Description of male holotype

(APH_1615; Fig. 84). Specimen preparation and condition: Specimen collected wandering and preserved in 80% ethanol; original coloration faded due to preservation. Left legs I, III, IV, and left pedipalp removed for measurements and photographs; stored in vial with specimen. Right legs III & IV removed for DNA and stored at -80°C in the AUMNH (Auburn, AL). General coloration: Faded black/brown. Cephalothorax: Carapace 6.394 mm long, 5.504 mm wide; densely clothed with faded pubescence, appressed to surface; fringe covered in longer setae not closely appressed to surface; foveal groove medium deep and straight; pars cephalica region rises very gradually from foveal groove on a straight plane towards the ocular area; AER very slightly procurved - mostly straight, PER very slightly recurved - mostly straight; normal sized chelicerae; clypeus extends forward on a slight curve; LBl 0.777, LBw 1.16; sternum hirsute, clothed with faded, densely packed, short setae. Abdomen: Densely clothed in short black/brown pubescence with numerous longer, lighter setae interspersed (generally red or orange in situ); dense dorsal patch of black Type I urticating bristles ( Cooke et al. 1972) - smaller and distinct from large species. Legs: Hirsute; densely clothed in faded pubescence. Metatarsus I curved. F1 6.534; F1w 1.306; P1 2.406; T1 5.473; M1 4.137; A1 3.196; F3 5.046; F3w 1.451; P3 1.869; T3 4.008; M3 4.271; A3 3.358; F4 6.121; F4w 1.268; P4 1.928; T4 5.333; M4 5.494; A4 3.808; femur III is normal - not noticeably swollen or wider than other legs. All tarsi fully scopulate. Extent of metatarsal scopulation: leg III (SC3) = 54.1%; leg IV (SC4) = 42.1%. Three ventral spinose setae on metatarsus III; four ventral and four retrolateral spinose setae on metatarsus IV; two prolateral spinose setae and two ventral spinose setae on tibia I; one megaspine present on the retrolateral tibia, at the apex of the mating clasper; two megaspines on the apex on the retrolateral branch of the tibial apophyses, one megaspine on the apex of the prolateral branch, and one megaspine on the prolateral base of the prolateral branch of the tibial apophyses. Coxa I: Prolateral surface covered by fine, hair-like setae. Pedipalps: Hirsute; densely clothed in the same setal color as the other legs, with numerous longer ventral setae; one spinose seta at the apical, prolateral femur and two prolateral spinose setae on the palpal tibia; PTl 3.915, PTw 1.416. Palpal bulb is very short and stout. When extended, embolus tapers with a curve to the retrolateral side; embolus slender, no keels; distinct dorsal and ventral transition from bulb to embolus.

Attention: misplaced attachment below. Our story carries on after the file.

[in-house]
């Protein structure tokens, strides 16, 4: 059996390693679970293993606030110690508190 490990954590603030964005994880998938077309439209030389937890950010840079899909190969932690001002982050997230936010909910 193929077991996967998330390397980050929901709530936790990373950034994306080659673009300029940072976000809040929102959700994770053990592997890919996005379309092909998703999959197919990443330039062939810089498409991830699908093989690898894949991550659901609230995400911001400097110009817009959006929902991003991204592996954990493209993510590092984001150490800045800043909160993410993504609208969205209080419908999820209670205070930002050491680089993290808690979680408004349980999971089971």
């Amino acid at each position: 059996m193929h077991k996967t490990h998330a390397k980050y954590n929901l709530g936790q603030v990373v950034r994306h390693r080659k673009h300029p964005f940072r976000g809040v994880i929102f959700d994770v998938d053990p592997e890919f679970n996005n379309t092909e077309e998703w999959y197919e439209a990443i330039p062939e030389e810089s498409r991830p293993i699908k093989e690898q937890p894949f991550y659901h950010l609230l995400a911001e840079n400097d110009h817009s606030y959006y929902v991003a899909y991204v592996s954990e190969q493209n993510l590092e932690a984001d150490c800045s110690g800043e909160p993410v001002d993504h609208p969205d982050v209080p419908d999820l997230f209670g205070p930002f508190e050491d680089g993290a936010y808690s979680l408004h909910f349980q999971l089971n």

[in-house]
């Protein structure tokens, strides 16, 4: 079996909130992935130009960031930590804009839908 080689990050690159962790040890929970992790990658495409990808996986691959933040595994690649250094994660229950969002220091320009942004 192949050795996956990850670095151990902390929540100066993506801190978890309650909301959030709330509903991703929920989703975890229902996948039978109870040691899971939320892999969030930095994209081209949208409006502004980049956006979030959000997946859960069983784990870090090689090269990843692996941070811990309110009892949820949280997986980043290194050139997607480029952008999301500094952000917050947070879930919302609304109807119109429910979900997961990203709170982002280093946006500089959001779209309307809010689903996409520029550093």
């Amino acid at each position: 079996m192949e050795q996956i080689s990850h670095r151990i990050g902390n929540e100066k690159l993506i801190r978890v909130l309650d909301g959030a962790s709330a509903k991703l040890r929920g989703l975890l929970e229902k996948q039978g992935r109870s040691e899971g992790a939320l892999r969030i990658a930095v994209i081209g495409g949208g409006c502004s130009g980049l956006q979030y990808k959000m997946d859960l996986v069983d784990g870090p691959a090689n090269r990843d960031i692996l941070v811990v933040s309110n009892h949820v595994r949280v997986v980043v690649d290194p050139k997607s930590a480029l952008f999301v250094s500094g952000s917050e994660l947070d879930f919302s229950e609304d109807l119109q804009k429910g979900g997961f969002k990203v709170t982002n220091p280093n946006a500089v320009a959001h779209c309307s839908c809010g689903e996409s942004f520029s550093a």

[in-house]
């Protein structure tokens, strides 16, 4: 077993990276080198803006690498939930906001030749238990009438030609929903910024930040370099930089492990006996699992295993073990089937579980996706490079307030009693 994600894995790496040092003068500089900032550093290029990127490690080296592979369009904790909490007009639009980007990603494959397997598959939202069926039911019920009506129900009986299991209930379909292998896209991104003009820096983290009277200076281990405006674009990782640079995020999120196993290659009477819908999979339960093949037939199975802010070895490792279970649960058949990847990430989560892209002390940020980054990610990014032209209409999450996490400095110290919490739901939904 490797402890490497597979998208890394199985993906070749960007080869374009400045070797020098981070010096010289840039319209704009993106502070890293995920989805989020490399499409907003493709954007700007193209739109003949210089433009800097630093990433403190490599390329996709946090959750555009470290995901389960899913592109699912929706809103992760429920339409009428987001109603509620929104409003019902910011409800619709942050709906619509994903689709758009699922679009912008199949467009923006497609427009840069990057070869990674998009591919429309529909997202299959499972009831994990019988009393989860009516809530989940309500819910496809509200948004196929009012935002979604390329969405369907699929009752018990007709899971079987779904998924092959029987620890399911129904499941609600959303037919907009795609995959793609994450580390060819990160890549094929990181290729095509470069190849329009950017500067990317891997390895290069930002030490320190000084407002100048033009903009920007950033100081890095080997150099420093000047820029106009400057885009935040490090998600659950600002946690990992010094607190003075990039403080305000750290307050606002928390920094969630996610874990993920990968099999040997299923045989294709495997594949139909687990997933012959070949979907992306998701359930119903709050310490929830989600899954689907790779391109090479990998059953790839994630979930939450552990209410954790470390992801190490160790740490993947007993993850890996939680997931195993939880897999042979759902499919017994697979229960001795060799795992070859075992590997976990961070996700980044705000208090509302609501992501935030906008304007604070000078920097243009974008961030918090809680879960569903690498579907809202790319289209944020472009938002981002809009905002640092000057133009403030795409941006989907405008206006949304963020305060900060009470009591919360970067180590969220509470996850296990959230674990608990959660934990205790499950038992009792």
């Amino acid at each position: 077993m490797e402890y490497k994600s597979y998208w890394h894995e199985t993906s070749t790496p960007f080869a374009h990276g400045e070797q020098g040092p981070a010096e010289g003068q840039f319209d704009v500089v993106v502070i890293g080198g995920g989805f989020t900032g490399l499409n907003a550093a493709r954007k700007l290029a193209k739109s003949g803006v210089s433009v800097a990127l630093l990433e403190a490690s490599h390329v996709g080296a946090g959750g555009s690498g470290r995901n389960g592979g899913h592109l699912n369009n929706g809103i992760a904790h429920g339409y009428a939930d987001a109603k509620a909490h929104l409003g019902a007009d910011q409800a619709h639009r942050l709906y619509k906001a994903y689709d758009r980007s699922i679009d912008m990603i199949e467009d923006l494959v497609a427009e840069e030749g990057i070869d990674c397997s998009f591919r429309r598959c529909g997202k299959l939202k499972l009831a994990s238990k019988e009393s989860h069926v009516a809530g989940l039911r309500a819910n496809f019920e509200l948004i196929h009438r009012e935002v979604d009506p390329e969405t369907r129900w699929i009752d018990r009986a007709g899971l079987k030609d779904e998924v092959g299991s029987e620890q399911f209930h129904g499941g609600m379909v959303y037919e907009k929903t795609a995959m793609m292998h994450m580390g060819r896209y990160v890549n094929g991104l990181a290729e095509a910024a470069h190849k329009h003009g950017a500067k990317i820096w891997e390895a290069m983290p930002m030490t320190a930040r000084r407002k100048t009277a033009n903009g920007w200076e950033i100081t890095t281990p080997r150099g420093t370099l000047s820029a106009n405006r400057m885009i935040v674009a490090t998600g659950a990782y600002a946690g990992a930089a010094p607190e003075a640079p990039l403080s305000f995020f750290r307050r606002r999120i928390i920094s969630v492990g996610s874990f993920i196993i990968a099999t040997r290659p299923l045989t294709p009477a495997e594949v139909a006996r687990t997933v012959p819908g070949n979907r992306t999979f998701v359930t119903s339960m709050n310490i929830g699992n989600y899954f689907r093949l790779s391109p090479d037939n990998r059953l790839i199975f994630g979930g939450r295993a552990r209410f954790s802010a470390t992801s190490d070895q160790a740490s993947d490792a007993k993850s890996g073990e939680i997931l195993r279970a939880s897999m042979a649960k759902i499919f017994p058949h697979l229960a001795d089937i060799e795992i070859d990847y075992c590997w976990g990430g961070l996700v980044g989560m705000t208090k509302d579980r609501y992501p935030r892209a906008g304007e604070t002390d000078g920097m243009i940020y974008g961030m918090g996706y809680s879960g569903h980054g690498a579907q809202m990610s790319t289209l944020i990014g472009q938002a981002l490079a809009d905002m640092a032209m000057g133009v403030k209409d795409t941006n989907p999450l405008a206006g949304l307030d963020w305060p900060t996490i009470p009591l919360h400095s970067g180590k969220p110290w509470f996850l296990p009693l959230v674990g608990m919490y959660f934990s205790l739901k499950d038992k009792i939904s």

Variation (5).Cl 5.41-6.411 (5.981 ± 0.19), Cw 4.751-5.844 (5.348 ± 0.18), LBl 0.711-0.858 (0.78 ± 0.02), LBw 0.857-1.16 (0.981 ± 0.06), F1 6.017-6.875 (6.501 ± 0.14), F1w 1.306-1.622 (1.449 ± 0.05), P1 1.995-2.609 (2.382 ± 0.1), T1 5.392-5.782 (5.62 ± 0.08), M1 4.137-4.531 (4.352 ± 0.07), A1 2.729-3.457 (3.183 ± 0.13), L1 length 20.39-22.933 (22.039 ± 0.47), F3 4.776-5.561 (5.248 ± 0.15), F3w 1.451-1.875 (1.655 ± 0.07), P3 1.726-1.975 (1.86 ± 0.04), T3 3.732-4.434 (4.098 ± 0.12), M3 4.271-5.129 (4.66 ± 0.16), A3 3.092-3.607 (3.39 ± 0.09), L3 length 17.686-20.706 (19.256 ± 0.53), F4 5.849-6.639 (6.296 ± 0.14), F4w 1.268-1.589 (1.399 ± 0.06), P4 1.757-2.207 (2.022 ± 0.08), T4 4.729-5.931 (5.475 ± 0.21), M4 5.494-6.687 (6.158 ± 0.24), A4 3.463-4.148 (3.858 ± 0.12), L4 length 21.575-25.57 (23.808 ± 0.74), PTl 3.542-4.044 (3.793 ± 0.09), PTw 1.285-1.499 (1.392 ± 0.03), SC3 ratio 0.502-0.563 (0.533 ± 0.01), SC4 ratio 0.186-0.421 (0.286 ± 0.04), Coxa I setae = very thin tapered, F3 condition = normal & slightly swollen.

Description of female paratype